Two weekends ago, I took on my second swim-bike-run event of the season, the HITS Hudson Valley Triathlon. One of my training buds has a house in the area, so even though the race course changed from last year (which I didn’t realize until 11 p.m. the night before), I still escaped New York City with a few friends for a sportz-filled weekend.
Hardware for everyone!
After a tough season opener at Quassy, I was excited to race again and execute across the disciplines. Between a high volume training weekend in Lake Placid and moving apartments, Earl and I decided the best course of action was to simply let the race happen: go out, see how my body felt, and make adjustments from there. Needless to say, I was carrying both physical and emotional fatigue into the race, so I was relieved the strategy didn’t center on splits and paces.
On Friday, I left the city around 3 p.m., drove “upstate,” and picked up one of my friends from the Rhinecliff train station before we headed to dinner in Woodstock. It was at dinner I learned the race was completely different, which made it easier to let go of expectations; Saturday would be all about having fun and enjoying swimming, biking, and running with friends.
This mentality was perfect because pre-race logistics on Saturday were not smooth: Google Maps led us astray, and we were almost late to the race; one guy who was doing the half forget his water bottles; and another guy forget his goggles—and forgot to register for the race all together. (Luckily, there was race-day registration.) Race-morning craziness is not ideal, but in a strange way, it helped me relax, let go, and let the race happen.
The race was an adventure, but I had a relatively good day out there.
Swim – 1500m – 26:27 (2/35)
The main characteristic that sets HITS apart from other triathlon race companies is the variety of distances offered: sprint, Olympic, half, and full. This spectrum meant all Olympic-distance athletes started later (8:20 a.m.), and it also meant we would merge with long-course folks during the two-loop course.
Kind of confusing, but I swam around the four buoys to the far right twice.
It was a “mass start,” and even amongst the dudes, I positioned myself near the front and swam aggressively when we were released. There was a lot of action within the opening 200m, but everyone eventually found packs. And I found myself in no woman’s land: slower than all the dudes (and the one female pro) who exited the water in 23 or 24 minutes, but faster than everyone else. I did draft off a dude for a few minutes during the second loop, but I eventually overtook him. Overall, I felt really smooth, but I’d like to be closer to 25 minutes at Nationals.
T1 – 1:51 (15/35)
Yeah … totally botched both transitions. I couldn’t find my bike and obviously left a lot of time here. No excuses.
Bike – 40-K – 1:24:05 (3/35)
How would I describe this two-loop bike course? Punchy.
There were a couple of kickers.
And it was fair. Because it was two loops, it gave everyone who was unfamiliar with the route one lap to take it all in—which was great because it was a rolling and technical course. My first loop was on the slower side: I rode the descents very conservatively and noted where I could tuck in and hammer the second time around. When I completed the first loop, a volunteer told me I was the first female, but I knew the female pro was far ahead, so I focused on riding my race. On one of the kickers, one woman zipped by me. I’m not used to that, and she was moving! (We talked after the race, and she’s local and rides the course often.) It also started to mist about three-quarters of the way through, but I’ll take 65*F and rain over heat and humidity any day. Anyway, it’s all about progress, and I felt much more composed and confident during this ride than Quassy. In short-course racing, course knowledge is a huge advantage, and unfortunately, that isn’t a luxury I’ve had this year—so I am OK with the split since we know it does not reflect my fitness.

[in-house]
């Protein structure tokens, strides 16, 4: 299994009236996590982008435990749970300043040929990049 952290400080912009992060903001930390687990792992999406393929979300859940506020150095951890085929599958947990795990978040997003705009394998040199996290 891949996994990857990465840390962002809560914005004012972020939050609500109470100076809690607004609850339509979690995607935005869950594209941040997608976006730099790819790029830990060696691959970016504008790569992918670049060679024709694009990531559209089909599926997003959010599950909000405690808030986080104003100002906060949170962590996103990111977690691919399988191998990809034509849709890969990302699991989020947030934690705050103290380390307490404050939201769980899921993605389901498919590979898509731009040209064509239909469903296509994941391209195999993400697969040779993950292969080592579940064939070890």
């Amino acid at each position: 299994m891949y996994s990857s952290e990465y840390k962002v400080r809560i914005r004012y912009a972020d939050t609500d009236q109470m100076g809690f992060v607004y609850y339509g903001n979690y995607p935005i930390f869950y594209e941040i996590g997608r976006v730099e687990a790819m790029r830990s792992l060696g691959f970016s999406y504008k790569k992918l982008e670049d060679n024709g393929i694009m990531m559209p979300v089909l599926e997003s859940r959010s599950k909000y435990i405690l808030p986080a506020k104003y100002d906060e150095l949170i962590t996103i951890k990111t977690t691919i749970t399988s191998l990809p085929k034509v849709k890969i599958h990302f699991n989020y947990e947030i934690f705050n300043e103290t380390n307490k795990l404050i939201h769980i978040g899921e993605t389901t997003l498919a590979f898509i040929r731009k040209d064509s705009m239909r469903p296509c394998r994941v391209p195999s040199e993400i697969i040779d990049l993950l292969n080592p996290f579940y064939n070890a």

T2 – 1:48 (15/35)
Again, not totally sure what I was doing here.
Run – 10-K – 51:30 (3/35)
This is a first: the run was my favorite part of the race. None of us read the course guide beforehand, so we were surprised to learn 90 percent of the course took place on trails, including a stretch that took racers through a cave. Did we sign up for an XTERRA race?!
Again, per “letting the race happen,” I let go of expectations, embraced the conditions, and simply ran. I was surprised how comfortable and confident I felt navigating rocks and roots—maybe because of the trail running I did in Denver?—and I had a lot of fun out there. I chatted with other athletes and thanked the volunteers. And when it started down pouring, I refused to become frustrated. Everyone had to contend with these conditions, and the rain/trail run combo helped me enter a meditative headspace. It was not my fastest 10-K, but it was one of the most cathartic and enjoyable ones I’ve had in a while.
Running like a basketball player
Official finishing time – 2:45:43 (3/35)
Overall, I feel good about this outing. In terms of performance, there was time left out there (i.e. what the heck was I doing in transition?), but this race reaffirmed that you can only control the controllables. There were points where a less athletically mature me would’ve become angry, but I was really pleased with how I accepted and adjusted without letting my emotions get the best of me. This was also the first race in a long time where I explicitly thanked the volunteers and cheered for other racers—and it totally made my experience better.
Less than one month until Nationals—time to get it locked in!